BOOK REVIEW / The flexible friendship of Mr Sugar and Dr Pill: 'Life and How to Survive It' - John Cleese and Robin Skynner: Methuen, 16.99 pounds

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THE spectacle of enlightenment isn't an edifying one. When their last book, Families and how to survive them, was adapted for radio, you tended to get the sort of exchange in which Robin Skynner would say, for example, 'Our own choice of partner is much influenced by our parents' relationship', and then John Cleese would suddenly go 'Aah]' - like a man whose back is finally being scratched in just the right place - 'Aaah] I seeee] So what you're saying, basically . . .' A simulated orgasm of discovery.

In Life and how to survive it, the therapist and his former patient return as before, with Cleese as Mr Sugar and Skynner as Dr Pill. It is not, as the title seems to suggest, a guide to increasing your chances of an after-life. What they're saying, basically, this time, is that the best thing is not to live in a fantasy world, but to be open to experience, in touch with your feelings, tolerant of others and above all flexible. The argument is spiced with such user- friendly technical terms as 'affiliative attitudes' (good) and 'mental maps' (needful but may become too rigid) and the elixir itself, 'mental health', the epitome of all the above virtues. 'Bloody obvious, really,' as Cleese once exclaims. Up to a point.

For it's not clear that these virtues are really being exhorted. 'Mental health' is not a prize open to all. It is distributed among us in fairly fixed bands, of which - if you'll forgive the introduction of more technical jargon - there are three: at the top end, the 'really healthy'; at the bottom, those with a 'low or very low level of mental health' (paranoids, psychotics); and between them an intermediate group, defined as 'mid-range'.

The overall picture alternates between a genial relativism and an almost feudal hierarchy - either way demoralising. It is allowed that one may upgrade one's level slightly. But things are sweetened a lot by the 'mid- range' category, a large and fuzzy group of somewhat selfish and rigid though not completely paranoid people, which covers almost all of us, including, apparently, the two authors; and by the suggestion that while the 'really healthy' are best, they're a bit odd too, which keeps the reader from despair.

But we are only beginning, for the Skynner life-plan applies not only to individuals, but also to families, businesses, nations, religious beliefs and political positions (the plant and animal kingdoms are not considered). All may be sorted out by mental health. So the most healthy religious attitude is an open, non-denominational spirituality, and the most healthy political party our flexible friends the Liberal Democrats. One unmentioned consequence is that, since the 'really healthy' constitute between only 5 and 20 per cent of the population, electoral breakthrough will almost certainly elude the Lib Dems forever.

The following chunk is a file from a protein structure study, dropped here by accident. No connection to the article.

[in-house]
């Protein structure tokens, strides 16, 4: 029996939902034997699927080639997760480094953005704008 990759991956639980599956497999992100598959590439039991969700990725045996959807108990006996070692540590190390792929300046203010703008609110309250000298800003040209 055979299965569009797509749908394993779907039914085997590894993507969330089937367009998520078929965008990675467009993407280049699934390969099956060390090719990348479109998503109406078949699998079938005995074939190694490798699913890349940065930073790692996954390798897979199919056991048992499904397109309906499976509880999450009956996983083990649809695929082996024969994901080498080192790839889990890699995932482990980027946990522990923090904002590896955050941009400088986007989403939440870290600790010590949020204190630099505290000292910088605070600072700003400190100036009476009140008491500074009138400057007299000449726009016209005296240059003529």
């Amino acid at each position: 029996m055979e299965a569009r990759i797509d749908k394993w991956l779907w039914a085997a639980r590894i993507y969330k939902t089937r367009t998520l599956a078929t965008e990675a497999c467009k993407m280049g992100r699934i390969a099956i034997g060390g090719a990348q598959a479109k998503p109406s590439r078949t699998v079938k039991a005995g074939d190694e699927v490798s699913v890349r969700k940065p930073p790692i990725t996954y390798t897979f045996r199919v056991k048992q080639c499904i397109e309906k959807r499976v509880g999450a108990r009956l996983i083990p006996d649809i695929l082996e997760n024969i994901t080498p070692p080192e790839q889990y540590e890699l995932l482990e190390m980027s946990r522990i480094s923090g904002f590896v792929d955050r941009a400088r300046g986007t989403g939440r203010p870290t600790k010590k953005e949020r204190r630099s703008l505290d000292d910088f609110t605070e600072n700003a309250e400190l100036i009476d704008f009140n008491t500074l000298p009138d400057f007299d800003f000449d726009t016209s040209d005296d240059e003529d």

Now clearly there are certain extremists who will think this picture of health a limited or disputable ideal, and it does become rather absurd when even Christ and the Buddha are claimed as supreme models of flexibility. The scheme itself appears to be just one more case of an inflexible 'mental map' (very 'mid-range'). But the whole trick of books like this is to offer not just a miscellany of good advice, but at least the appearance of a system into which all life fits, giving a suitable blend of challenging uplift and consoling certainty.

But then, what a strange example of 'life' we have before us in the relationship between Skynner and Cleese. For the curious feature of this double-act is that Cleese, though he gets to make the gags, is the straight-man and feed, while the imperturbably health-

minded Dr Skynner has all the pay- offs. Cleese does sometimes make a small joke at the doctor's expense ('Notorious quack') or about his own discipleship ('Sagacious One]'). But this is not a classic master-and-servant comedy, where the servant's part is to bring his air-headed master down to earth. When Cleese supplies plain man's down-to-earth examples, their function is always to bear Skynner alongin his drift; his objections amount to 'But hold on just a moment . . . you're amazingly right]'; his humour is nervous. This is another episode in a small tragedy.

For a comedian to turn therapist's stooge is a very direct form of apostasy. Comedy and therapy have many points in common, but the comics are wiser in their generation than the shrinks - and Cleese knew more about life and survival when he made Fawlty Towers than he does now. It is sad to find the transcendental figure of Basil Fawlty latterly recuperated by his creator into a mere textbook case of inflexibility, as it is to see the falling off in A Fish Called Wanda, with its moral of 'redemption through letting hair down'.

What delight, 25 years ago, Python would have found in these dialogues between 'expert' and 'layman'. But here is another strange case: someone who has been cured of comedy, now happy to resign his genius as a wit to become a fool for health.

(Photograph omitted)